Friday, 27 July 2012

Like My Nan Used to Make

Australia is made up of so many different cultures all with wonderful food traditions. So many different flavours and cooking methods. Me? I come from a long line of Brits and am only second generation Australian. This means childhood meals weren't full of spices or unconventional meats or vegetables. For a while I felt a little miffed that I had no ability to eat chilli and that the smell of certain cured meats made me want to gag. It has paid off in the end because I seem to have a fairly sound knowledge of failsafe friendly food.

One set of grandparents were from Scotland and we used to eat with them quite a lot so it wasn't always fancy. The thing that my Nanna used to make quite often was Mince and Tatties a very traditional scottish meal. It is a savoury mince stew which is cheap and filling and is one of my comfort foods. My Nan would use gravox or vegemite to add a kick of flavour to the gravy and there was always peas and carrots in it. My version probably bears very little resemblance to hers or a traditional one, but it hits the spot.

Mince and Tatties
  • 500g Beef mince 
  • 2 tsp failsafe oil
  • 1/2 large leek, finely chopped
  • 1 small stick celery, finely chopped
  • 2 cloves garlic, crushed
  • 1/2 cup whiskey
  • 2 cups stock (I used vegetable)
  • 1/2 swede, finely diced
  • 1/2 cup lentils (I used a mixture of red and french this time)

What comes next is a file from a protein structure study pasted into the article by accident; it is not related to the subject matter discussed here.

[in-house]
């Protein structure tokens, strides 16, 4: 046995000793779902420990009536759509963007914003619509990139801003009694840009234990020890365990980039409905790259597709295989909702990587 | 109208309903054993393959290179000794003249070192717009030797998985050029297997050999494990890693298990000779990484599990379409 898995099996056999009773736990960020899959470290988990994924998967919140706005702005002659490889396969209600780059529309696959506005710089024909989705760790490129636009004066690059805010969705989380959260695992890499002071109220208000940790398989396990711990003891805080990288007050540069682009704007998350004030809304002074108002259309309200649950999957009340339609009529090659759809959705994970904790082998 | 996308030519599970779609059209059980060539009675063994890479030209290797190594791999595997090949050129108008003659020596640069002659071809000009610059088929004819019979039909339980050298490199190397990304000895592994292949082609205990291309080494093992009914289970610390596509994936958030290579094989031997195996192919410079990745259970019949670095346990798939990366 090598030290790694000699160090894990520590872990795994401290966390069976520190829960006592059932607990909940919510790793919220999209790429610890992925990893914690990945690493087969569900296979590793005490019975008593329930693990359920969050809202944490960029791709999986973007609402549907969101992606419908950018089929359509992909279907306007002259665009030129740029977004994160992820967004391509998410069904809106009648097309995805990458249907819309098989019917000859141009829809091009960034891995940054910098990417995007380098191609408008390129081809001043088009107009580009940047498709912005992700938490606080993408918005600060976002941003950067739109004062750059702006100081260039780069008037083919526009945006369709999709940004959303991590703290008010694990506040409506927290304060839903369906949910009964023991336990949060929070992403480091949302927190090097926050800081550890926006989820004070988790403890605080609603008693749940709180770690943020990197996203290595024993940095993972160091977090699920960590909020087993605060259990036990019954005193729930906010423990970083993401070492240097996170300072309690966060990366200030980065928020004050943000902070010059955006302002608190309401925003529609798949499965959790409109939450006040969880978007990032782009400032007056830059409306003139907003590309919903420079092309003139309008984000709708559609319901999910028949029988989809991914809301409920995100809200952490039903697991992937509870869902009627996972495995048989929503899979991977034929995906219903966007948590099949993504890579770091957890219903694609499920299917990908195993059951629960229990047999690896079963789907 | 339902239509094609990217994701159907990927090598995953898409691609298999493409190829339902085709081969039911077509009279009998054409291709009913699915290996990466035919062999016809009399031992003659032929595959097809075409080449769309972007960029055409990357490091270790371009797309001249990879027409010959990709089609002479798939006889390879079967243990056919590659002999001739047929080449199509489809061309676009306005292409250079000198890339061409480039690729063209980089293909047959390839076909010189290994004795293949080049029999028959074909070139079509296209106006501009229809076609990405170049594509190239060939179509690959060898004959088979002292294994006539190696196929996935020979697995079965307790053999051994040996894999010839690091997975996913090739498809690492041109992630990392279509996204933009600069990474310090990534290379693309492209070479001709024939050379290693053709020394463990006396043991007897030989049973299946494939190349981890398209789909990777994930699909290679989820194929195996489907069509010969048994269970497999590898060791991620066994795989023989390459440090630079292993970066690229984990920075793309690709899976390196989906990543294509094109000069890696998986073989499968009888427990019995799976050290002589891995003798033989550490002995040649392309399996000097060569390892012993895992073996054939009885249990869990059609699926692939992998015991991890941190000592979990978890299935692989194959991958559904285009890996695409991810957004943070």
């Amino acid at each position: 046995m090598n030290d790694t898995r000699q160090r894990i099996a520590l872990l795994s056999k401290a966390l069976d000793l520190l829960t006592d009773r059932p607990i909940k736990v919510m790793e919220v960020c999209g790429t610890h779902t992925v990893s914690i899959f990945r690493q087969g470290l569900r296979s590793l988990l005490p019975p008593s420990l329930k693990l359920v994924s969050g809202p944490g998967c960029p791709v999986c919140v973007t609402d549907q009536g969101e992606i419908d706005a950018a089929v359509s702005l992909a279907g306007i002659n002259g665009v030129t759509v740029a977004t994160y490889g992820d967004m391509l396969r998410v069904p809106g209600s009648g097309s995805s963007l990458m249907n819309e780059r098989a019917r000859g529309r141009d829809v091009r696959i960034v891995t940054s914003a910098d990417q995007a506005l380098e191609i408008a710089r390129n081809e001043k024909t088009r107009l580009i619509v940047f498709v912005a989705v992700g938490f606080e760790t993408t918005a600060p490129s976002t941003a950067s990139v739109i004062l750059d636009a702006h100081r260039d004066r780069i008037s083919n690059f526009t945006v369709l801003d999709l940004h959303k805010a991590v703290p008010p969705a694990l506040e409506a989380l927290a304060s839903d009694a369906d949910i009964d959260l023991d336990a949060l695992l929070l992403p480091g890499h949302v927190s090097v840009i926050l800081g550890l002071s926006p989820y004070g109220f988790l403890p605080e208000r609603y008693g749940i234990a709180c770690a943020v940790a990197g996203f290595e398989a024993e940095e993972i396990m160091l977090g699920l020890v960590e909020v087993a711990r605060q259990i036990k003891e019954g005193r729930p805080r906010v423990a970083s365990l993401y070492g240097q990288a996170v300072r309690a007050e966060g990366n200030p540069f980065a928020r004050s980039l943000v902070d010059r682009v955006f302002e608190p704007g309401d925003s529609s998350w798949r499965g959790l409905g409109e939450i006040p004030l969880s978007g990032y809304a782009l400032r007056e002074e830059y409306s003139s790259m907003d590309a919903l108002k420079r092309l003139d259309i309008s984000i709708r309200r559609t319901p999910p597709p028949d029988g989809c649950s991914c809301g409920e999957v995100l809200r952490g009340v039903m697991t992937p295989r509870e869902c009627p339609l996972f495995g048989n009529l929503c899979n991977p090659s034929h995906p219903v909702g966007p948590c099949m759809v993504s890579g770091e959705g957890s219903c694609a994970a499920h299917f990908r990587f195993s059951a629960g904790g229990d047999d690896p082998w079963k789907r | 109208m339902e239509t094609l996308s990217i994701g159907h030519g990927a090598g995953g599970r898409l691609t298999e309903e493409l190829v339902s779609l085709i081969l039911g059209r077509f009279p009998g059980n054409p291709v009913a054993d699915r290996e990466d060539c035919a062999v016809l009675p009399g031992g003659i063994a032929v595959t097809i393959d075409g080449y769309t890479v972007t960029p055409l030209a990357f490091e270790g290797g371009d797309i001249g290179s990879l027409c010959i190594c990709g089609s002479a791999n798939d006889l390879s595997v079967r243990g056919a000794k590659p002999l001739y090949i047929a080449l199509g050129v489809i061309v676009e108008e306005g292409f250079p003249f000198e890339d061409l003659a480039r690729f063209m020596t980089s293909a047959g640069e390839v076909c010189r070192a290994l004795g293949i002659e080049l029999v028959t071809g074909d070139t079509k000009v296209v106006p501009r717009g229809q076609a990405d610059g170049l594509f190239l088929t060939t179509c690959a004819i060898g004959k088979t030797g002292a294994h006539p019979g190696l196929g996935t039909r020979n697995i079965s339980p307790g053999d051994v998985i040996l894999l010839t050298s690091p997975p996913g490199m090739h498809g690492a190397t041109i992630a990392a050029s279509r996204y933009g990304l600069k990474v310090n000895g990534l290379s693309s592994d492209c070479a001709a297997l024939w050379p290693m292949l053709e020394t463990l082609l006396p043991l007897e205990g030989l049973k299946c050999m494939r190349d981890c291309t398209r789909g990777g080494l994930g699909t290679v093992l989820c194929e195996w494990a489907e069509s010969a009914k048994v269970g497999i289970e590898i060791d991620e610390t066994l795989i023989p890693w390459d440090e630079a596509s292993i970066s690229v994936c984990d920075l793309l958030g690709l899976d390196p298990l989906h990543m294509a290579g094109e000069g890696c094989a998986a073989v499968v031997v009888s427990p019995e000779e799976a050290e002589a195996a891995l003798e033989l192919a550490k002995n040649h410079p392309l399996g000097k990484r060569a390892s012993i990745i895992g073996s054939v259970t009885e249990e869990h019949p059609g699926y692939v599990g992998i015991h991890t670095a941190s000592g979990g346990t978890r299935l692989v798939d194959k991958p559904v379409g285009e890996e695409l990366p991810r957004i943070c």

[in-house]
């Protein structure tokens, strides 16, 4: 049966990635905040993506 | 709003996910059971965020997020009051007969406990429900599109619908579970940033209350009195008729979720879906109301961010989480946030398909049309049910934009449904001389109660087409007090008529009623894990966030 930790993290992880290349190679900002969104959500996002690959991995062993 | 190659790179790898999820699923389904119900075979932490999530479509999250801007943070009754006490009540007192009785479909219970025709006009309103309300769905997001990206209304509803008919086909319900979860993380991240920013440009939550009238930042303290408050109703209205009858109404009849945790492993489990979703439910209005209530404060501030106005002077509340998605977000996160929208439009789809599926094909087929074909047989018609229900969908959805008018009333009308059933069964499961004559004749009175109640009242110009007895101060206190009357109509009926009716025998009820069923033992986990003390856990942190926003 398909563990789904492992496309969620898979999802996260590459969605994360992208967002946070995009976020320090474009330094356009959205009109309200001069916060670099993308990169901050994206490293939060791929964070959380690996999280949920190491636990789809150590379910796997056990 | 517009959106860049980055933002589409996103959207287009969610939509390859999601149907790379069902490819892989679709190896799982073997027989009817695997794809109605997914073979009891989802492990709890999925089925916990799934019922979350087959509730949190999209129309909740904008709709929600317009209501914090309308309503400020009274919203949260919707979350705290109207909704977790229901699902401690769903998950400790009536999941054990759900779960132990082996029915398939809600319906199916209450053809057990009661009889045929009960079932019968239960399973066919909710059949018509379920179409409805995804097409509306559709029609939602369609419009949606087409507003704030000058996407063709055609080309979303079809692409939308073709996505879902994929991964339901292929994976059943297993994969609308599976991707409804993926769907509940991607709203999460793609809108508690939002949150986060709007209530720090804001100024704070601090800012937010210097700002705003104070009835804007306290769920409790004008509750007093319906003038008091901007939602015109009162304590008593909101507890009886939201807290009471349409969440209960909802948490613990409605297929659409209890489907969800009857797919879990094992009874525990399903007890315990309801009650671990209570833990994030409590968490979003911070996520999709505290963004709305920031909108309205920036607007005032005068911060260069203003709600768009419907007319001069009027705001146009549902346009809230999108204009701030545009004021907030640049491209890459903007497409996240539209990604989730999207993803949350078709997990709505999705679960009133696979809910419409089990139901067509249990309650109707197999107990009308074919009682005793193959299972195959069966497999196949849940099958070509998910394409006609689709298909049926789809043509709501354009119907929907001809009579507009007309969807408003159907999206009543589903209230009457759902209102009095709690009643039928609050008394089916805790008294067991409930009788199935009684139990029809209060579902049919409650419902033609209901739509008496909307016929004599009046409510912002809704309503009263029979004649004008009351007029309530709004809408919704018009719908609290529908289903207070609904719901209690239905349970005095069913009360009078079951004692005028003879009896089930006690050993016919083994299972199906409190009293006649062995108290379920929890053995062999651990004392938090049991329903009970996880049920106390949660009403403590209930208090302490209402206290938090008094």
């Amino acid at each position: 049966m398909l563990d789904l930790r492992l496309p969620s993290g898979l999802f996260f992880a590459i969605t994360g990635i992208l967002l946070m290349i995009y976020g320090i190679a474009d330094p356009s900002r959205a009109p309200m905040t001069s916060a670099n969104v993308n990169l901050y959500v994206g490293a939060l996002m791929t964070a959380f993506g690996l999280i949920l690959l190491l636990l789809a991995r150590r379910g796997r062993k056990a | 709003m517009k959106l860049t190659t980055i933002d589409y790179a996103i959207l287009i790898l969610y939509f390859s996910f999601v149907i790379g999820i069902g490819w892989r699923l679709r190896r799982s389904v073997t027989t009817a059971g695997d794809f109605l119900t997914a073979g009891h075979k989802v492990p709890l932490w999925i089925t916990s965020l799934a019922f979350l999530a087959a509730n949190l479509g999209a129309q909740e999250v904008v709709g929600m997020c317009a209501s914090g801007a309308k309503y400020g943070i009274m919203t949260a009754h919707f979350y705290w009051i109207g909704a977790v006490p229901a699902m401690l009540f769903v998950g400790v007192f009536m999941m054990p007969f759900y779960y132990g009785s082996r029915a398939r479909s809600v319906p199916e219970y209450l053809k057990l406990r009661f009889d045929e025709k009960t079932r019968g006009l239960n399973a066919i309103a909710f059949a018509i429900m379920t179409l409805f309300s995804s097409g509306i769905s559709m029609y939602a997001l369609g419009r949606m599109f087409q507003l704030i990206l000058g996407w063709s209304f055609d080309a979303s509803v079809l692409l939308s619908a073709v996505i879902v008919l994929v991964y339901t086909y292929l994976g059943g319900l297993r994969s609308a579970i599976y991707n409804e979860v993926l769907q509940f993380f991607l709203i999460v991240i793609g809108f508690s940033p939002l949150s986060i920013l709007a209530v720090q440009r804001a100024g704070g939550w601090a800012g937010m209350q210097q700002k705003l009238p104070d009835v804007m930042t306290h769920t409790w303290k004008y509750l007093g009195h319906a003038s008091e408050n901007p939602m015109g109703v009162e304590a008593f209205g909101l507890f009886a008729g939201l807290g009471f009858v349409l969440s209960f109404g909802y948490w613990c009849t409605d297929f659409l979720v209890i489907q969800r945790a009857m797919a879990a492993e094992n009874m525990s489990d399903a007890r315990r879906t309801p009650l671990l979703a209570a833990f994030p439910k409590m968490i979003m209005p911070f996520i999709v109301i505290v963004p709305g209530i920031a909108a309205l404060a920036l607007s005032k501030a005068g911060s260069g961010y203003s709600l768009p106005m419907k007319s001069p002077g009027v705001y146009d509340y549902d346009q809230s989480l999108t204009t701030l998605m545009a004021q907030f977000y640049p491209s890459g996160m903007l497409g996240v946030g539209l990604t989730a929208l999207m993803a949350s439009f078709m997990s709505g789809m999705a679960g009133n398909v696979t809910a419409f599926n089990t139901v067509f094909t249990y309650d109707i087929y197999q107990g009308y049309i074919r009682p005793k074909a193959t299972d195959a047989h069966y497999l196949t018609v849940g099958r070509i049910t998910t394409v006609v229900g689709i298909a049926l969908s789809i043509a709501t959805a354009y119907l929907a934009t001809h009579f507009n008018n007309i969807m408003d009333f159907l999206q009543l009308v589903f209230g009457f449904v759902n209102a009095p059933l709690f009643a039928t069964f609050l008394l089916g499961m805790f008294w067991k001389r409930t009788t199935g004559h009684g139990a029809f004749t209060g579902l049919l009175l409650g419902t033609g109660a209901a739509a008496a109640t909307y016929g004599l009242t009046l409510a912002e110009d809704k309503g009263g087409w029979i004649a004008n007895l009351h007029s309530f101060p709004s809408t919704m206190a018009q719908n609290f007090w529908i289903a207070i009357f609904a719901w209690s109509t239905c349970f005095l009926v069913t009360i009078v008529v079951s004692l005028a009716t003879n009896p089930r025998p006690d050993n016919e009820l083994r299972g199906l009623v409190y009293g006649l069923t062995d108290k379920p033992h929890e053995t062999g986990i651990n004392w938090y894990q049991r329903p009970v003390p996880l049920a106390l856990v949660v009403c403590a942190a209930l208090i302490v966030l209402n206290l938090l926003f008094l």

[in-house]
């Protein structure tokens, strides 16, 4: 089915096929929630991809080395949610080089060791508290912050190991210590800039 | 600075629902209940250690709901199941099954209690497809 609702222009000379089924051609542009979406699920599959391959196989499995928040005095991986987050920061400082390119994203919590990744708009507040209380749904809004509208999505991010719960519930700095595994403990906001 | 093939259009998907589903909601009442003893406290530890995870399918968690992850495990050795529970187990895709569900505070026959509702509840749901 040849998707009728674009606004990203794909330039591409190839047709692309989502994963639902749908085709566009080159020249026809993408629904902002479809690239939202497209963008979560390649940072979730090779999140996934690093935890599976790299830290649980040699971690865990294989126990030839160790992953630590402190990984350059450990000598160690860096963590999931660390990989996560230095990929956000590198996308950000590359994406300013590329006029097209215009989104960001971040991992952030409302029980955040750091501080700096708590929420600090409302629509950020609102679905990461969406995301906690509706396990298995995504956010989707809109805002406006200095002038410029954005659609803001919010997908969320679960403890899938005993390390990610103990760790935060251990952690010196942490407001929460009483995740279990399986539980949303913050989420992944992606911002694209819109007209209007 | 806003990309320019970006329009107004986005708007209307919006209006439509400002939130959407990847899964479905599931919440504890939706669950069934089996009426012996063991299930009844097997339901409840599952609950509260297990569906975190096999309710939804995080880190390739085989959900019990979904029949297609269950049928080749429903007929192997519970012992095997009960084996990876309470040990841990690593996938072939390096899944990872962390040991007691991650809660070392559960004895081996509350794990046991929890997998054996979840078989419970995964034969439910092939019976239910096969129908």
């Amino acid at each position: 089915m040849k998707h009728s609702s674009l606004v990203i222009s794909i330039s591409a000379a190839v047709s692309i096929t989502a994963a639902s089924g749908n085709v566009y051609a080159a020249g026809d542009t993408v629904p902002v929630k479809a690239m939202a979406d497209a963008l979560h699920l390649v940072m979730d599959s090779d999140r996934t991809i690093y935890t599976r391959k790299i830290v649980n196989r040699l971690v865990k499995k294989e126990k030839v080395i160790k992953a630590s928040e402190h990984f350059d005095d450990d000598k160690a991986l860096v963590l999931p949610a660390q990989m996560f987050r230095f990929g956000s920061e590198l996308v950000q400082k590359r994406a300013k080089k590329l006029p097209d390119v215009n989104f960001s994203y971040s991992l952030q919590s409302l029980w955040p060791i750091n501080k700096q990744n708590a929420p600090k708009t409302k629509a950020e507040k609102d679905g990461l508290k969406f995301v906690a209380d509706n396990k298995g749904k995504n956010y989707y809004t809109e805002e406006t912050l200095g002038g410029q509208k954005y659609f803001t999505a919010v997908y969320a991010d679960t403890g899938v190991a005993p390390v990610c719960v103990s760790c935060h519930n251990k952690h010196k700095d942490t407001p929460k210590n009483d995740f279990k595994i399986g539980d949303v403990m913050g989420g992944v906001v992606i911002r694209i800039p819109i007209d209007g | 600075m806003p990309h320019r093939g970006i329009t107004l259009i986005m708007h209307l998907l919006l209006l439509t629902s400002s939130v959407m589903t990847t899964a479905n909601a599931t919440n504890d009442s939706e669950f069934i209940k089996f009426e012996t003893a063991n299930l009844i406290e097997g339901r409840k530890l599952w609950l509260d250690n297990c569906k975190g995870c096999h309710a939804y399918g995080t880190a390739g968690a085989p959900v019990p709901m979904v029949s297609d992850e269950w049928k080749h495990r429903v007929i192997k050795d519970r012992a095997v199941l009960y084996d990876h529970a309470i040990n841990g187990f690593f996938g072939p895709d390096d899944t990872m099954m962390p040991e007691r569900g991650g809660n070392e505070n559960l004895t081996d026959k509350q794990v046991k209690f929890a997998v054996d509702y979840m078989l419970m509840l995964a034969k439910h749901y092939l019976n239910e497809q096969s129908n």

• 1/2 choko, finely diced
  • 3 brussel sprouts, finely chopped
  • large handful of beans, chopped
  • salt to taste 
  • 1 Tbsp rice flour
  • Mashed potato to serve
  1. Heat oil in a large saucepan and gently saute the leek, garlic and celery.
  2. Add mince and fry, breaking up the mince as it is cooking.
  3. Once the mince is lightly cooked add the whiskey and turn the heat up so that it starts to boil.
  4. Add the swede, lentils, choko and stock, bring to the boil and then gently simmer for about 15mins, stirring occasionally.
  5. Add the sprouts and beans and simmer until the lentils and veg are cooked.
  6. Mix flour with a little water and add to thicken.
  7. Check seasoning and add salt to taste.
  8. Serve with mashed potato.

 Salicylates - Use onions instead of leeks and add diced carrots.
Glutamates - Use green peas.

Leftovers are particularly nice on toast for an easy meal or thickened a bit more and used as a pie filler.


  1. can I ask what oil(s) you use that are FAILSAFE thanks

  2. Hi there. I use additive free canola oil often one of the supermarket's own brand. I tend to avoid sunflower as I can't stand the taste.